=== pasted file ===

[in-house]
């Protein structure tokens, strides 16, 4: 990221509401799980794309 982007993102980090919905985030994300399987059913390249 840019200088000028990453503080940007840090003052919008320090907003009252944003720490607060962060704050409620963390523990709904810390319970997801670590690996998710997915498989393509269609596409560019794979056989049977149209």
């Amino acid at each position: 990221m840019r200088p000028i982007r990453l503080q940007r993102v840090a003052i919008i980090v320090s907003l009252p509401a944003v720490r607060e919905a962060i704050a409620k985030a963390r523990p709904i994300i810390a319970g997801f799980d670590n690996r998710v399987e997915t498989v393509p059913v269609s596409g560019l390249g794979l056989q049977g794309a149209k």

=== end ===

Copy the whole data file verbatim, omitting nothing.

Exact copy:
[in-house]
């Protein structure tokens, strides 16, 4: 990221509401799980794309 982007993102980090919905985030994300399987059913390249 840019200088000028990453503080940007840090003052919008320090907003009252944003720490607060962060704050409620963390523990709904810390319970997801670590690996998710997915498989393509269609596409560019794979056989049977149209």
């Amino acid at each position: 990221m840019r200088p000028i982007r990453l503080q940007r993102v840090a003052i919008i980090v320090s907003l009252p509401a944003v720490r607060e919905a962060i704050a409620k985030a963390r523990p709904i994300i810390a319970g997801f799980d670590n690996r998710v399987e997915t498989v393509p059913v269609s596409g560019l390249g794979l056989q049977g794309a149209k």